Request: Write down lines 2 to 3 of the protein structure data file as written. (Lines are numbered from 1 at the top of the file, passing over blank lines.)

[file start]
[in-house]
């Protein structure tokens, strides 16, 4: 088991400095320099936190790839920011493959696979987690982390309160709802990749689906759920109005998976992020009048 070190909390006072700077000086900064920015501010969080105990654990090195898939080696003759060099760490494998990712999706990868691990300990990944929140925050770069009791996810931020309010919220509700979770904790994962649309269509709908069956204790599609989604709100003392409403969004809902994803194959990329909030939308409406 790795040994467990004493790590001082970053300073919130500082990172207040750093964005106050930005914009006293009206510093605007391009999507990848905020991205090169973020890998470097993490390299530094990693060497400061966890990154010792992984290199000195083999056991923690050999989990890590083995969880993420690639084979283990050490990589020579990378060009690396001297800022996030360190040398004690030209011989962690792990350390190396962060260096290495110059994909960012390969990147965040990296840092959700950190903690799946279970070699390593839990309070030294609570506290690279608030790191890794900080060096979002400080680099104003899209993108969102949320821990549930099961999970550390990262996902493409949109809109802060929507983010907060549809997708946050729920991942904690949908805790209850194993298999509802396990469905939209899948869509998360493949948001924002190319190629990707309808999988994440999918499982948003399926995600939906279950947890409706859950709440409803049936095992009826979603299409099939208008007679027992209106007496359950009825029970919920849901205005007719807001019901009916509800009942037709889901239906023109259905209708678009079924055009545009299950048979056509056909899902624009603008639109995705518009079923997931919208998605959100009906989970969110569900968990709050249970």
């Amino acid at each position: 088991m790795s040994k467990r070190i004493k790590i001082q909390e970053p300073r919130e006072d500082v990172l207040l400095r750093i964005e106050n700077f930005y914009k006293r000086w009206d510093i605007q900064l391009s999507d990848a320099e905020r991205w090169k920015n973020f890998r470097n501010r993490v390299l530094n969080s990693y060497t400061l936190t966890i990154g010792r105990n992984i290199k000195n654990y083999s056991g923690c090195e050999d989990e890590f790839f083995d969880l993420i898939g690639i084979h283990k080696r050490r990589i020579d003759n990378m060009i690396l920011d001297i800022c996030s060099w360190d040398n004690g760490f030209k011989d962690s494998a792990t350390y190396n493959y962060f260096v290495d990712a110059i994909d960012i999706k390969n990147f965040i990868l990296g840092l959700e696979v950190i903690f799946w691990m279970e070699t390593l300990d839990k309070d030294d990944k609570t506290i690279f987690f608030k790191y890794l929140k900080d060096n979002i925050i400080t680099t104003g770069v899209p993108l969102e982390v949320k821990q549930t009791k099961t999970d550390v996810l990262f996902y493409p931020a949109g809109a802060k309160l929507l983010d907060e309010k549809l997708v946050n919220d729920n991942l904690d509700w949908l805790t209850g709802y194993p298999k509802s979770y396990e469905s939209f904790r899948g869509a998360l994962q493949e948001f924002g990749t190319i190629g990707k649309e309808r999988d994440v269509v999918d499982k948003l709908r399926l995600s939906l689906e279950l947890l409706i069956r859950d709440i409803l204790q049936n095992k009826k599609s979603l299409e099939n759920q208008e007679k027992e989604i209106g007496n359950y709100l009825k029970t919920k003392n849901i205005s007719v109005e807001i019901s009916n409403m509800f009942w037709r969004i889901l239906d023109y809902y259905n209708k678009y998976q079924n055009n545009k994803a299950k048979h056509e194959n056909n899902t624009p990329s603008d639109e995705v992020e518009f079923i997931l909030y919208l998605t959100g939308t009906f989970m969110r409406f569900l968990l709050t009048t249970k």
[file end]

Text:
């Protein structure tokens, strides 16, 4: 088991400095320099936190790839920011493959696979987690982390309160709802990749689906759920109005998976992020009048 070190909390006072700077000086900064920015501010969080105990654990090195898939080696003759060099760490494998990712999706990868691990300990990944929140925050770069009791996810931020309010919220509700979770904790994962649309269509709908069956204790599609989604709100003392409403969004809902994803194959990329909030939308409406 790795040994467990004493790590001082970053300073919130500082990172207040750093964005106050930005914009006293009206510093605007391009999507990848905020991205090169973020890998470097993490390299530094990693060497400061966890990154010792992984290199000195083999056991923690050999989990890590083995969880993420690639084979283990050490990589020579990378060009690396001297800022996030360190040398004690030209011989962690792990350390190396962060260096290495110059994909960012390969990147965040990296840092959700950190903690799946279970070699390593839990309070030294609570506290690279608030790191890794900080060096979002400080680099104003899209993108969102949320821990549930099961999970550390990262996902493409949109809109802060929507983010907060549809997708946050729920991942904690949908805790209850194993298999509802396990469905939209899948869509998360493949948001924002190319190629990707309808999988994440999918499982948003399926995600939906279950947890409706859950709440409803049936095992009826979603299409099939208008007679027992209106007496359950009825029970919920849901205005007719807001019901009916509800009942037709889901239906023109259905209708678009079924055009545009299950048979056509056909899902624009603008639109995705518009079923997931919208998605959100009906989970969110569900968990709050249970």
């Amino acid at each position: 088991m790795s040994k467990r070190i004493k790590i001082q909390e970053p300073r919130e006072d500082v990172l207040l400095r750093i964005e106050n700077f930005y914009k006293r000086w009206d510093i605007q900064l391009s999507d990848a320099e905020r991205w090169k920015n973020f890998r470097n501010r993490v390299l530094n969080s990693y060497t400061l936190t966890i990154g010792r105990n992984i290199k000195n654990y083999s056991g923690c090195e050999d989990e890590f790839f083995d969880l993420i898939g690639i084979h283990k080696r050490r990589i020579d003759n990378m060009i690396l920011d001297i800022c996030s060099w360190d040398n004690g760490f030209k011989d962690s494998a792990t350390y190396n493959y962060f260096v290495d990712a110059i994909d960012i999706k390969n990147f965040i990868l990296g840092l959700e696979v950190i903690f799946w691990m279970e070699t390593l300990d839990k309070d030294d990944k609570t506290i690279f987690f608030k790191y890794l929140k900080d060096n979002i925050i400080t680099t104003g770069v899209p993108l969102e982390v949320k821990q549930t009791k099961t999970d550390v996810l990262f996902y493409p931020a949109g809109a802060k309160l929507l983010d907060e309010k549809l997708v946050n919220d729920n991942l904690d509700w949908l805790t209850g709802y194993p298999k509802s979770y396990e469905s939209f904790r899948g869509a998360l994962q493949e948001f924002g990749t190319i190629g990707k649309e309808r999988d994440v269509v999918d499982k948003l709908r399926l995600s939906l689906e279950l947890l409706i069956r859950d709440i409803l204790q049936n095992k009826k599609s979603l299409e099939n759920q208008e007679k027992e989604i209106g007496n359950y709100l009825k029970t919920k003392n849901i205005s007719v109005e807001i019901s009916n409403m509800f009942w037709r969004i889901l239906d023109y809902y259905n209708k678009y998976q079924n055009n545009k994803a299950k048979h056509e194959n056909n899902t624009p990329s603008d639109e995705v992020e518009f079923i997931l909030y919208l998605t959100g939308t009906f989970m969110r409406f569900l968990l709050t009048t249970k």